The party moving for summary judgment bears “the initial responsibility of informing the district court of the basis for its motion and identifying those portions of the record which show a lack of a genuine issue.” Hartnagel, 953 F.2d at 395. Once the moving party has met this burden, the nonmoving party must go beyond the pleadings and by depositions, affidavits, or other evidence designate specific facts showing that there is a genuine issue for trial. Mosley v. City of Northwoods, Mo., 415 F.3d 908, 910 (8th Cir. 2005).

         In determining whether a genuine issue of material fact exists, courts must view the evidence in the light most favorable to the nonmoving party, giving that party the benefit of all reasonable inferences that can be drawn from the facts. Matsushita, 475 U.S. at 587-88 (citation omitted); see also Reed v. City of St. Charles, Mo., 561 F.3d 788, 790 (8th Cir. 2009) (stating that in ruling on a motion for summary judgment, a court must view the facts “in a light most favorable to the non-moving party-as long as those facts are not so ‘blatantly contradicted by the record . . . that no reasonable jury could believe' them.”) (alteration in original) (quoting Scott v. Harris, 550 U.S. 372, 380 (2007)). A court does “not weigh the evidence or attempt to determine the credibility of the witnesses.” Kammueller v. Loomis, Fargo & Co., 383 F.3d 779, 784 (8th Cir. 2004) (citation omitted). Rather, a “court's function is to determine whether a dispute about a material fact is genuine.” Quick v. Donaldson Co., Inc., 90 F.3d 1372, 1376-77 (8th Cir. 1996).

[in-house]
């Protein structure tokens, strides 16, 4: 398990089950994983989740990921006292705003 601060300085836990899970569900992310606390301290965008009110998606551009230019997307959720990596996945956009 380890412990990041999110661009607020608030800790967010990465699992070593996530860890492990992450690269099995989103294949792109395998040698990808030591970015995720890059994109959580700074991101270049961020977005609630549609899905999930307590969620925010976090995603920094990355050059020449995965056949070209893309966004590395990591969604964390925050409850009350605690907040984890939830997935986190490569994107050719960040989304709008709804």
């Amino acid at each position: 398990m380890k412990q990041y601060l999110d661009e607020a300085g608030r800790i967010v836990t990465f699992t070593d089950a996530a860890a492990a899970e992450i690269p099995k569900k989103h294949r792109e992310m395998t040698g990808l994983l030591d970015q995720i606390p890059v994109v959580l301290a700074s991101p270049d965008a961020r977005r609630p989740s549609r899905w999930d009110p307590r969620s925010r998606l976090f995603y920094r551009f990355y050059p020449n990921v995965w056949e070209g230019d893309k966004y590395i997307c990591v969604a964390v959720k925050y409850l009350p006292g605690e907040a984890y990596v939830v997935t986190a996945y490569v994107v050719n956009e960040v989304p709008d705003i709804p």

The Eighth Circuit Court of Appeals has explained:

In a FOIA case, summary judgment is available to a defendant agency where “the agency proves that it has fully discharged its obligations under FOIA, after the underlying facts and the inferences to be drawn from them are construed in the light most favorable to the FOIA requester.” Miller v. U.S. Dep't of State, 779 F.2d 1378, 1382 (8th Cir. 1985) (citing Weisberg v. U.S. Dep't of Justice, 705 F.2d 1344, 1350 (D.C. Cir. 1983)).

Mo. Coal. for Env't Found. v. U.S. Army Corps of Eng'rs, 542 F.3d 1204, 1209 (8th Cir. 2008). See also Twist v. Gonzales, 171 Fed.Appx. 855, 855 (D.C. Cir. 2005) (“The factual question . . . is whether the search was reasonably calculated to discover the requested documents, . . .” (first alteration in original)). A District Court may grant summary judgment for the government “based solely on the information provided in affidavits or declarations when the affidavits or declarations describe ‘the justifications for nondisclosure with reasonably specific detail, demonstrate that the information withheld logically falls within the claimed exemption, and are not controverted by either contrary evidence in the record nor by evidence of agency bad faith.'” Fischer v. U.S. Dep't of Justice, 596 F.Supp.2d 34, 42 (D. D.C. 2009) (quoting Military Audit Project v. Casey, 656 F.2d 724, 738 (D.C. Cir. 1981)).

         The agency has the burden to prove that each requested record is either: unidentifiable, produced, or exempt from FOIA. Miller, 779 F.2d at 1382-83. To oppose a summary judgment motion, the non-moving party “cannot simply rest upon conclusory statements, but must instead set forth affirmative evidence showing a genuine issue for trial.” Physicians for Human Rights v. U.S. Dep't of Defense, 675 F.Supp.2d 149, 156 (D. D.C. 2009) (internal quotation marks and citations omitted). A district court reviews the agency's denial of the FOIA request de novo. Fischer, 596 F.Supp.2d at 42.

         IV. ...